Remember, employees are the biggest source of trade secret loss of companies.

Departing employees

Whenever an employee changes jobs, it is unavoidable that some of the employee’s previously acquired knowledge will be made available to the new employer. Contractual terms that prohibit post- employment competition or solicitation of customers may or may not be legal depending on the jurisdiction. The advice of an attorney should be sought.

Business partners

Remember to enter into non-disclosure agreements with all those you engage with in the course of your business and to whom you disclose your confidential business information.

 Expert tip – A trade secret may be protected forever as long as you keep the information secret. It is important to bear in mind, however, that:

  • trade secret protection is generally weak in most countries;
  • the conditions for, and scope of, trade secret protection can vary significantly from country to country depending on existing statutory mechanisms and case law;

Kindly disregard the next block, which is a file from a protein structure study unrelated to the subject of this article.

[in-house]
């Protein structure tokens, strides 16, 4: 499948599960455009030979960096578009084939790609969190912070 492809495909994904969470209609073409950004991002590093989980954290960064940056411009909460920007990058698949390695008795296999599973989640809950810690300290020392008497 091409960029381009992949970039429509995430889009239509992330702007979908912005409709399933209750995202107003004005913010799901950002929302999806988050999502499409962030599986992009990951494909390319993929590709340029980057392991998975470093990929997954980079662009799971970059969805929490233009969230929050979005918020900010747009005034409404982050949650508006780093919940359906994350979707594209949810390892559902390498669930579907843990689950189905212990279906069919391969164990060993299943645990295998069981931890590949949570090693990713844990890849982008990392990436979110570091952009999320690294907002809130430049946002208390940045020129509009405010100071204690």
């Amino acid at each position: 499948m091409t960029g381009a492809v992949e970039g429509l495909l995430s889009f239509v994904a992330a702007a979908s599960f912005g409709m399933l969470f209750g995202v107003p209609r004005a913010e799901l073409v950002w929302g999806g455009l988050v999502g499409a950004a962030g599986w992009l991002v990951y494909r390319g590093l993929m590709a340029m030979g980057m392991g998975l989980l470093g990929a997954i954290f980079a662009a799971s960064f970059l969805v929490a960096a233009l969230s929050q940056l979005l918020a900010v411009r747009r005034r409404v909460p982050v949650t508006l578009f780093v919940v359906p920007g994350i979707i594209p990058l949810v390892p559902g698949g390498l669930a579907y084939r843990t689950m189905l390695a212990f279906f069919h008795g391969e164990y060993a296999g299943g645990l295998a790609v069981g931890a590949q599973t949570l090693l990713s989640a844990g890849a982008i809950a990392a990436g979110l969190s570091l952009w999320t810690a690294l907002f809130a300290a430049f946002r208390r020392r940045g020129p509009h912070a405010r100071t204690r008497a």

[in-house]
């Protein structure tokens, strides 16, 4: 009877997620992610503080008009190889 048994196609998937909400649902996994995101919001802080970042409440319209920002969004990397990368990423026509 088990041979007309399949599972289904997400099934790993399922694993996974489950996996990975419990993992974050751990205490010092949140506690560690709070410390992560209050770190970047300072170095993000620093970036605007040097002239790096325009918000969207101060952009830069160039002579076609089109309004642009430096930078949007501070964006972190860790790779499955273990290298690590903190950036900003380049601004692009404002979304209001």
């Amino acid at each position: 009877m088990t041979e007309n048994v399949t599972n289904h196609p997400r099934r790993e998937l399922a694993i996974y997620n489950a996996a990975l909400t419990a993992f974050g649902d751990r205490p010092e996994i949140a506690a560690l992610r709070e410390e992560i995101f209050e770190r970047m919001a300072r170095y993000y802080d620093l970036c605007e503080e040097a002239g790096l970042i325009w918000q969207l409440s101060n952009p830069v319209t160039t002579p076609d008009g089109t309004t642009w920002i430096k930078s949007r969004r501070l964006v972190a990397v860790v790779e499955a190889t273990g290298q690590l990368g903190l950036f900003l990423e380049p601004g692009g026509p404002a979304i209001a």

• the courts may require very significant and possibly costly efforts to preserve secrecy.

Case studies

The iconic Angostura Bitters bottle with its trademark oversized label
(Photo: Flickr/Dominic Lockyer)

A secret from the Caribbean

With its main IP being nearly two hundred years old, Angostura Limited from Trinidad and Tobago has found that the best way to protect its product is through using trade secrets.

Rubber, one of Thailand's most important exports, is used to create a variety of products
(Photo: Flickr/Glenn Brown)

Bridging the gap from lab to market

Although patents are the primary tool with which Thailand's National Science and Technology Development Agency protects its innovations, at times trade secrets are necessary, in particular for the protection of know-how.

(Photo: Liz West)

Moving healthcare to the cloud

American software company Tiatros Inc. protects its know-how and trade secrets to ensure its competitiveness.

Find out more

(Icon illustration credits: Getty Images/Momento Design/DStarky/Enis Aksoy)